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Senate Approves Changes to Toxic Substances Control Act

December 18, 2015

 

After a long delay, and with uncommon bi-partisan support, the U.S. Senate passed legislation aimed at overhauling the 1976 Toxic Substances Control Act (“TSCA”), the main U.S. law regulating chemicals in the marketplace. “The Frank R. Lautenberg Chemical Safety for the 21st Century Act” (named after its now-deceased sponsor) is intended to strengthen TSCA, which has not been materially updated during its 39 year history. The original law created an inventory of 62,000 chemical substances already “in commerce” (between 1975 to 1978) and required pre-manufacture notification (and potentially toxicity testing) for new substances not on the inventory. The last inventory was published in 1982. The American Chemistry Counsel and public interest groups alike criticized the effectiveness of TSCA, primarily for its failure to provide meaningful evaluation of the safety of chemical substances on the original inventory. In contrast, the much more recent European Union counterpoint to TSCA, Registration, Evaluation, Authorization and Restriction of Chemicals (“REACH”), mandates safety testing of all chemical substances in commerce under a phase-in period now substantially completed. Additional information on REACH can be found here (“Changes Coming to the EU’s REACH Program” September 29, 2015), here (“The European Chemicals Agency Lists 38 Chemicals as Potential Substances of Very High Concern,” August 24, 2012) and here (“EU Adopts REACH Chemical Regulation Law,” July 28, 2008). Many state and local governments had begun to enact their own laws increasing scrutiny on chemical exposure and safety.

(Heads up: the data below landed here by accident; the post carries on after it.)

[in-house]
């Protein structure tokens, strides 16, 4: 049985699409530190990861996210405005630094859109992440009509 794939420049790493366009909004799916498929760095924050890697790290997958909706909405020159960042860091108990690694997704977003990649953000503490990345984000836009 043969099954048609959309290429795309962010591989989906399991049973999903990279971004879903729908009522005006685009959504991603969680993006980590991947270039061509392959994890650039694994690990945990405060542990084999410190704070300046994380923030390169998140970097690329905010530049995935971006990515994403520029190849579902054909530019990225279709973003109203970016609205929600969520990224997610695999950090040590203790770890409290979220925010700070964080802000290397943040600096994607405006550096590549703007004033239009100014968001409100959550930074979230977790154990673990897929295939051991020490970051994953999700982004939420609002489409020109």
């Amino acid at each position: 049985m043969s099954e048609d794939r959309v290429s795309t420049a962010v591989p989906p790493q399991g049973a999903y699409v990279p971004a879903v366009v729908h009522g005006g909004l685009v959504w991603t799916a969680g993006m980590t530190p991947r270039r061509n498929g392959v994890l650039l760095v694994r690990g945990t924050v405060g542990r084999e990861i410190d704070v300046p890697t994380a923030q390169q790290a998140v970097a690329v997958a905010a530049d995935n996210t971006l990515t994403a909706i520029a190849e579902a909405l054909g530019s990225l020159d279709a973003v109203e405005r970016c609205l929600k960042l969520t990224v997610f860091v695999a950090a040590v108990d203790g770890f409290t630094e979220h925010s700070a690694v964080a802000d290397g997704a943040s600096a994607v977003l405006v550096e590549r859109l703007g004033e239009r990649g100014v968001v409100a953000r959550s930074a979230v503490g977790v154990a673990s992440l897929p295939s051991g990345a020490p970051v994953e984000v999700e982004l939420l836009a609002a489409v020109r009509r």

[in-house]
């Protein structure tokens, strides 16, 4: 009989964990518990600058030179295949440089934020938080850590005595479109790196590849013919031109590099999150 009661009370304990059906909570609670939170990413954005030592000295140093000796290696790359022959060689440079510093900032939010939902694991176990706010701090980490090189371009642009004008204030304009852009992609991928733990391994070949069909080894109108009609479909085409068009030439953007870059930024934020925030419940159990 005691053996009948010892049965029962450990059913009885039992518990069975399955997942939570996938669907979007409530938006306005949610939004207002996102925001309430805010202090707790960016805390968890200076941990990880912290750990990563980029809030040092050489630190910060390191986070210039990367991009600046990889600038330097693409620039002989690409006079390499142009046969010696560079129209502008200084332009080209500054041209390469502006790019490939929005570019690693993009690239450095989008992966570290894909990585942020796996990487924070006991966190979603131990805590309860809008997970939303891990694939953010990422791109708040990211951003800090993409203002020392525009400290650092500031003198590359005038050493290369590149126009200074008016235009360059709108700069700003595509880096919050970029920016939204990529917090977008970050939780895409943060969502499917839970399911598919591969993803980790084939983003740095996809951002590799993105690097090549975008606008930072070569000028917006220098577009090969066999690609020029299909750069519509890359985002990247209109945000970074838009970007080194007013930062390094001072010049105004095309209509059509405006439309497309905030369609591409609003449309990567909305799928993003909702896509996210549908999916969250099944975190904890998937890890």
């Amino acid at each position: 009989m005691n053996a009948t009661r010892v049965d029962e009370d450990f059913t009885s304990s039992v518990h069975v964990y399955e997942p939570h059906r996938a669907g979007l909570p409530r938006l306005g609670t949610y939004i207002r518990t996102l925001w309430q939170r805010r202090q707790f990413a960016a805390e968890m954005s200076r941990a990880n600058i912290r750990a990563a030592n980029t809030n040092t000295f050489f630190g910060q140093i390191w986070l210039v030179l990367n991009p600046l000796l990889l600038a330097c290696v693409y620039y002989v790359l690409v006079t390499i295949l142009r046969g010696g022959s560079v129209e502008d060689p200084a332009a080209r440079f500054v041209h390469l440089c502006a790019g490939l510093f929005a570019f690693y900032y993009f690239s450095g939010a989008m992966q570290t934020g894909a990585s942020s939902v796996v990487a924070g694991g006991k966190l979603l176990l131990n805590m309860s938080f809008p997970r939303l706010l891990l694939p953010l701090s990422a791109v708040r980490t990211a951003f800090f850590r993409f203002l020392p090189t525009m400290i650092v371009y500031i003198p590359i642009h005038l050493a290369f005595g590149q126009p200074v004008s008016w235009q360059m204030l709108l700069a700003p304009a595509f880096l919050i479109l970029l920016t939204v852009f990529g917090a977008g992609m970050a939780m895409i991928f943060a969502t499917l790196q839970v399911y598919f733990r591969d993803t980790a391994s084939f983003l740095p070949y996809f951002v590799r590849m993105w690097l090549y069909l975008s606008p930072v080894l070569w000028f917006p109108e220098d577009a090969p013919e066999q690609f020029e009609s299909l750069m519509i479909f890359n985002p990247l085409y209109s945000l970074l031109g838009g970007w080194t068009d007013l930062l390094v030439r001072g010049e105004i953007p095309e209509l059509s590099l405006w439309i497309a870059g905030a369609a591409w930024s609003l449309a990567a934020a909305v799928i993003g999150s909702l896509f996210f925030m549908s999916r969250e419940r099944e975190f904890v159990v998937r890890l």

The centerpiece of the amendment is a broad new authority for the U.S. Environmental Protection Agency (“EPA”) to obtain new information on safety of chemical substances, including those in commerce. The EPA’s authority can be exercised by rule, order and consent agreement. Federal agencies will be granted authority to investigate potential clusters of cancer. The amendments also expand focus on especially vulnerable populations, including the young, old, predisposed, pregnant women and chemical manufacturing worker populations.

The bill requires a safety review for all chemicals in commerce and requires that new chemicals pass a safety check before they can be sold.

Of concern to California and certain other states, the bill allows states to retain enacted state regulations and laws for chemicals, but temporarily stops new regulations while the EPA performs a risk assessment on the chemical.

The bill must now be reconciled with the U.S. House of Representatives-passed legislation on the same topic.